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How can it be still acceptable  in the 21st Century to have people living in absolute poverty. To understand the absurdity of the idea, we must understand the difference between Absolute and Relative Poverty. Absolute Poverty is a set standard of whether someone has access to the basic necessities important to survive healthily within this world [Absolute versus Relative Poverty]. Some people would classify this as being summed up in a report by British Liberal politician: William Beveridge where he identified five ‘Giant Evils’.

  • Want
  • Disease
  • Ignorance
  • Squalor
  • Idleness [Social Insurance and Allied Services, pages 6-7]

However, Idleness would be more a means to poverty rather than a symptom of poverty itself.

Relative poverty however changes depending upon certain factors including location or social circle. It measures poverty on what you need to get by within the society you are living in, for example if you can’t afford a smart phone in many parts of the World you are considered poor, but it is not essential to our survival. By means of Relative poverty, when measured in relativity to the country being examined, all countries would appear similar.

There is absolute poverty in Britain [November 201 5 Department for Communities and Local Government P1E Quarterly return] which is the 10th Richest Nation in the World in terms of GDP (PPP), according to the World Bank [http://databank.worldbank.org/data/download/GDP_PPP.pdf%5D , yet the Global North is disproportionally richer than the Global South and poverty levels are far higher. According to Worldhunger.org [http://www.worldhunger.org/articles/Learn/world%20hunger%20facts%202002.htm#Number_of_hungry_people_in_the_world] 10.9% of the world is chronically undernourished, yet the figures also show that the ‘Developed World’ is less than 5%, whilst in Asia it is 12.1% and in Africa 20%.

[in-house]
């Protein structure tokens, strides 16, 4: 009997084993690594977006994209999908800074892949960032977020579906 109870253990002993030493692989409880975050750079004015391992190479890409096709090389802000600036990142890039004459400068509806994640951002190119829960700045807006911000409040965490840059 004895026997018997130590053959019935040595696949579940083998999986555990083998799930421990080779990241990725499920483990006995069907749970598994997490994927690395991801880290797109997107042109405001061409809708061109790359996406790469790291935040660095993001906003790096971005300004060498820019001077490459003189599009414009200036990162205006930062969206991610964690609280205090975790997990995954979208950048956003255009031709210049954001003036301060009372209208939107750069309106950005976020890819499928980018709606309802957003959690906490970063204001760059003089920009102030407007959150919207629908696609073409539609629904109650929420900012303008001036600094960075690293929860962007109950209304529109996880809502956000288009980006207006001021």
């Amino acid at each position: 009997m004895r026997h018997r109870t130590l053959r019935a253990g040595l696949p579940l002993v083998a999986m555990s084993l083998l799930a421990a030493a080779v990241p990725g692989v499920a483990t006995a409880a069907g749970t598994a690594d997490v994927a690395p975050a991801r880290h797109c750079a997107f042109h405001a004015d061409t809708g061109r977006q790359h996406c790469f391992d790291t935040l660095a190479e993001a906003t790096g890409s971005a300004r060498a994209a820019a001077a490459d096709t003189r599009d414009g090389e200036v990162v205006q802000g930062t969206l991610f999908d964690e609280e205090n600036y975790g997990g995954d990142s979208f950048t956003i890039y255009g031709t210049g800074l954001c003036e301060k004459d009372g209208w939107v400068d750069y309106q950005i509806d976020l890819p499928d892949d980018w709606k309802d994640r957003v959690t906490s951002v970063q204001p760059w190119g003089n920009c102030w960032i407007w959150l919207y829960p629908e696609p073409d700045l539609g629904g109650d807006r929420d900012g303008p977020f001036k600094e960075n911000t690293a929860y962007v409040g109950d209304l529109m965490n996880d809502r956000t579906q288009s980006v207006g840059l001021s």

The United Nations claim to have reached its Millennium Development Goal on halving global absolute poverty by half, five years before the 2015 deadline it set for itself. However they measure this poverty by those who live on less than $1.25 a day [http://www.un.org/millenniumgoals/poverty.shtml]. This figure doesn’t take into account that different nations have different currencies and the price of goods varies meaning in many countries you can survive on far less than others.

Therefore we see that Absolute Poverty cannot be measured with a numerical figure, rather it must be measured what you can buy with the money you are receiving. He United Nation’s method also does not take safety nets into account. These include benefits provided by the state like housing benefit or healthcare. You can get healthcare for free in some countries and the state can also make up the rent that you can’t afford on a flat.

Due to the manmade borders that divide the planet we often see poverty by the standards of the country we live in, so those who live in relative poverty in your nation are the priority over those dying and suffering from Absolute Poverty. We have the resources to end poverty, but we seem more interested in spending it on instruments of destruction rather than to uplift people out of suffering. The fact is that poverty is a combination of Imperialism stripping the wealth from other countries and Capitalism making sure that that stolen wealth ends up more often than not in the hands of the rich.

Huseyin Diakides

 

 

Bibliography:

  1. Foster, J. (1998). http://www.jstor.org Absolute versus Relative Poverty. American Economic Review. 88 (2), 335-341.
  2. Beveridge, W (1942). Social Insurance and Allied Services. London: Her Majesty’s Stationary Office. 6-7.
  3. Department For Communities and Local Government (2015). November 201 5 Department for Communities and Local Government P1E Quarterly return (1 July to 30 September 2015). London: OGL.
  4. World Bank (2015) Gross domestic product 2014, PPP, Available at: http://databank.worldbank.org/data/download/GDP_PPP.pdf (Accessed: 14th December 2015).
  5. org. 2015. World Poverty. [ONLINE] Available at: http://www.worldhunger.org/articles/Learn/world%20hunger%20facts%202002.htm#Number_of_hungry_people_in_the_world. [Accessed 14 December 15].
  6. United Nations. 2015. GOAL 1: ERADICATE EXTREME POVERTY & HUNGER. [ONLINE] Available at: http://www.un.org/millenniumgoals/poverty.shtml. [Accessed 14 December 15].
  7. Gilpin, R, 2001. Global Political Economy. 1st ed. Oxfordshire: Princeton University Press.

 

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